Territory

Wonders of Midway Atoll

Albatrosses are everywhere, Midway Atoll
Albatrosses are everywhere, Midway Atoll / David Patte, U.S. Fish and Wildlife Service, / CC BY 2.0

WorldBlue  Highlights

This atoll is an unincorporated territory of the United States. Above the sea level rise several smaller islands which have 6,2 km² large land area.

The atoll was an important military base for the United States throughout the 20th century and here have been fought heavy battles during World War II. But, as the Cold War ended, in 1988 the atoll was designated as National Wildlife Refuge. Here live some 60 people.

This is one of the most northerly atolls in the world: only the nearby Kure Atoll is some 20 km further to the north.

Sand Island and Eastern Island serve as a nesting sites for some 2 million seabirds – here are nesting significant populations of 19 bird species. Each bird species has found a certain habitat and location. Here live some 450 thousand pairs of Laysan Albatrosses (Phoebastria immutabilis) – a major part of the world population and more than 20 000 pairs of Black-footed Albatrosses (Phoebastria nigripes). The local plant life has been supplemented by numerous introduced species.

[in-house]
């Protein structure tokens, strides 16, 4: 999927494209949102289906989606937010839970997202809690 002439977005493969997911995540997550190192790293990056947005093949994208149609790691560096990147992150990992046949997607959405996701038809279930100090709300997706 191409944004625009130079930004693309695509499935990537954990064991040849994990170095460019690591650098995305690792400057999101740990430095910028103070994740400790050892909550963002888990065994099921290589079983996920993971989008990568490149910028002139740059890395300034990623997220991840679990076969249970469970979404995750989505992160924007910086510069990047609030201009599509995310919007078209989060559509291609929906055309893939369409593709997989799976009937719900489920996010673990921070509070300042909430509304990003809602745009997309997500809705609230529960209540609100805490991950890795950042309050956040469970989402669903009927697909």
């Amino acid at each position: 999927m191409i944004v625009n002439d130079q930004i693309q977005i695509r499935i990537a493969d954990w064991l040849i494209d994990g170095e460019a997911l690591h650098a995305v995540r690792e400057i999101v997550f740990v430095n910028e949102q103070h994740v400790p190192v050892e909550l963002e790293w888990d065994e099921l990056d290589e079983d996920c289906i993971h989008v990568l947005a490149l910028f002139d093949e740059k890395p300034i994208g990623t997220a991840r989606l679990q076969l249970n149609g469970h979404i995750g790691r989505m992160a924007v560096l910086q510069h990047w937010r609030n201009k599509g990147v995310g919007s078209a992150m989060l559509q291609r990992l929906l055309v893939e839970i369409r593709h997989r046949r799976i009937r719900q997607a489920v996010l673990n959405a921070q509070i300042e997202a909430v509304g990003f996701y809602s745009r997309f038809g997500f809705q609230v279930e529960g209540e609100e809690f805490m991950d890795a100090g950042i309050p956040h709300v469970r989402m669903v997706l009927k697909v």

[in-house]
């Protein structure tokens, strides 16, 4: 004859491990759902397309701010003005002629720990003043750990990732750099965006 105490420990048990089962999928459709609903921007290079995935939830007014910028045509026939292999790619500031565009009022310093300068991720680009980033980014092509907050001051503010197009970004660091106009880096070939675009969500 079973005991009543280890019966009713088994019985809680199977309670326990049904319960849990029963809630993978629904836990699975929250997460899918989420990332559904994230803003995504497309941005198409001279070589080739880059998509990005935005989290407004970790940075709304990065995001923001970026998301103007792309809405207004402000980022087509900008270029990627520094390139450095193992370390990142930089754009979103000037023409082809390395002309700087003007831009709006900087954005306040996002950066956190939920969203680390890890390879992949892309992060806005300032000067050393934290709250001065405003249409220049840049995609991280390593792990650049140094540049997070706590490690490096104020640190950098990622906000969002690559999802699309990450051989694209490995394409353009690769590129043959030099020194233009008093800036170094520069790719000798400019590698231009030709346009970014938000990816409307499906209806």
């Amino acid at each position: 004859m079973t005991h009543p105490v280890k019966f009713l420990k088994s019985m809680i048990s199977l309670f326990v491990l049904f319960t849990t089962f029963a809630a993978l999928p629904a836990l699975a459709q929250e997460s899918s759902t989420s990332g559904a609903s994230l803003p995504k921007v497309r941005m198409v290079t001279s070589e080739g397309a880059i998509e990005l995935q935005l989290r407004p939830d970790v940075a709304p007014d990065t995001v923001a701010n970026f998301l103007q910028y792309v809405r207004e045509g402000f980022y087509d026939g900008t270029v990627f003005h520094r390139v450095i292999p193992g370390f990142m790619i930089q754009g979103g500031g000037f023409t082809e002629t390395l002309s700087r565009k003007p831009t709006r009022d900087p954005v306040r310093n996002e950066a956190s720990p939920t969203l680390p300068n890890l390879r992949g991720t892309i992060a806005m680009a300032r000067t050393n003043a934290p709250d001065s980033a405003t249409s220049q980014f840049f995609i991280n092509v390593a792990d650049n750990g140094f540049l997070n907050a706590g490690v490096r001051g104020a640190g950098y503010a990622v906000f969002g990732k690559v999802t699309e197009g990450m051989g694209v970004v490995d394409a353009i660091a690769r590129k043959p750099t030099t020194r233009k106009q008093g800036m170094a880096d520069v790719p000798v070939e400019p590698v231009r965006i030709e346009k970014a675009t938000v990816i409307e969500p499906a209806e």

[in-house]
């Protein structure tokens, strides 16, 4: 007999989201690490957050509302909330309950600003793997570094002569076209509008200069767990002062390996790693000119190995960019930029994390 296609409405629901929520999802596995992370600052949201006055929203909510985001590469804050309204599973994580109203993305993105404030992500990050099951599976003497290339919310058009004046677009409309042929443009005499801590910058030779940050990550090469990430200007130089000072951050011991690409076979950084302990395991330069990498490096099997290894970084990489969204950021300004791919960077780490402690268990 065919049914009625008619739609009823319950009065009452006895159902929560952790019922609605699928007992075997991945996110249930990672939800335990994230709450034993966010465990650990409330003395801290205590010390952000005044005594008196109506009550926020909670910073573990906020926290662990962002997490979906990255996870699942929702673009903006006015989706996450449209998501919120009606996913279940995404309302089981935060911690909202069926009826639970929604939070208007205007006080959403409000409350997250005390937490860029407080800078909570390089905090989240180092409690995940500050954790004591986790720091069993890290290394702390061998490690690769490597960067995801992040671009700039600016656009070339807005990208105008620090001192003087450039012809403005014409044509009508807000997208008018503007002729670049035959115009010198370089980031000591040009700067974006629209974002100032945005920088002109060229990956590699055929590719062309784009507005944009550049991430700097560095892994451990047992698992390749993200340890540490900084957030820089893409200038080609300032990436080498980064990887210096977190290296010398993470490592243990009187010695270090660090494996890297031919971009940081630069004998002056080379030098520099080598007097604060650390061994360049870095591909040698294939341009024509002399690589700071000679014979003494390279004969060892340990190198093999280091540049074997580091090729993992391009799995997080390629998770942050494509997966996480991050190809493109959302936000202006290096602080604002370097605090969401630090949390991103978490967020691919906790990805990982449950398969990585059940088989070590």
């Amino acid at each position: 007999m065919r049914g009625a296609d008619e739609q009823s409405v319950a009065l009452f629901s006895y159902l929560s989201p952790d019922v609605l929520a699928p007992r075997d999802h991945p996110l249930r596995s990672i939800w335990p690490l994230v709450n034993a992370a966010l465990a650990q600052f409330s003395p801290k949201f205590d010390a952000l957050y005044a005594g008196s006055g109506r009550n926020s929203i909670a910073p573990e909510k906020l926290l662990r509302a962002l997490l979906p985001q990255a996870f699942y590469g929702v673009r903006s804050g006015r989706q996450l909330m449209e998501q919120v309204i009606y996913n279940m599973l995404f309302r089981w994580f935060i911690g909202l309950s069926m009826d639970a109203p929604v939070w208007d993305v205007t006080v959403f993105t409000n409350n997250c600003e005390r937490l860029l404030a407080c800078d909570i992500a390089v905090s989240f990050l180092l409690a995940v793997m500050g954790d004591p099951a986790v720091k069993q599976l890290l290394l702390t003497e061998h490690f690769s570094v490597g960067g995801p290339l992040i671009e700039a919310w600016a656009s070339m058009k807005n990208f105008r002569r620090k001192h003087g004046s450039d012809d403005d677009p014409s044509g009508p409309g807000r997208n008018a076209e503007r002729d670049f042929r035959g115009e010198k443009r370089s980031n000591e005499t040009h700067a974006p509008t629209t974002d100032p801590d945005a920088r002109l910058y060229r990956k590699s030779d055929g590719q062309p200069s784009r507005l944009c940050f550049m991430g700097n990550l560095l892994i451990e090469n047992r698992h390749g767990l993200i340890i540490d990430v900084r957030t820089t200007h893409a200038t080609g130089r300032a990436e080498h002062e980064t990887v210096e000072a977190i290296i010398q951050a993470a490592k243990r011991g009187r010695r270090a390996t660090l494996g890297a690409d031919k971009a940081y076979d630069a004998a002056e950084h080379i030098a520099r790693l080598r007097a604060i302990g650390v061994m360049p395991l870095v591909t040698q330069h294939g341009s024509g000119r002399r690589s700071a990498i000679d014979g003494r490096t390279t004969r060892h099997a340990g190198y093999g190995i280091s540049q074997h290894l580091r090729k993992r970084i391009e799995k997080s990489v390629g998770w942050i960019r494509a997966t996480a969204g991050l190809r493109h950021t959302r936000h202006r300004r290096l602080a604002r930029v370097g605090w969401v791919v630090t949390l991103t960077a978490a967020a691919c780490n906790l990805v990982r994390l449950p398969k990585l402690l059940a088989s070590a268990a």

Rich marine life is also under the water – including over 250 species of fish, a pod of some 250 spinner dolphins seen in the lagoon every day, and several endemic species of mollusks.

Map with the described wonders

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WorldYellow Recommended books

Midway: A Guide to the Atoll and Its Inhabitants


Set like a gem in the vast Pacific Ocean, halfway between Tokyo and San Francisco, Midway us a nature-lover’s dream. The atoll hosts the world’s largest albatross nesting colony. Amazingly approachable tropicbirds, terns, boobies, and frigatebirds also net there. Reefs surrounding Midway teem with rainbow-hued corals and fishes, as well as sea turtles, monk seals, and Hawaiian spinner dolphins.

Diving Hawaii and Midway


“The Islands” have become one of the most popular diving areas in the world, but most divers only scratch the surface of this very challenging archipelago. Mike Severns and Pauline Fine-Severns have more than 20 years of experience in the waters of these islands, and their combined dives number well into the five figures. In Diving Hawaii they share this unparalleled experience.


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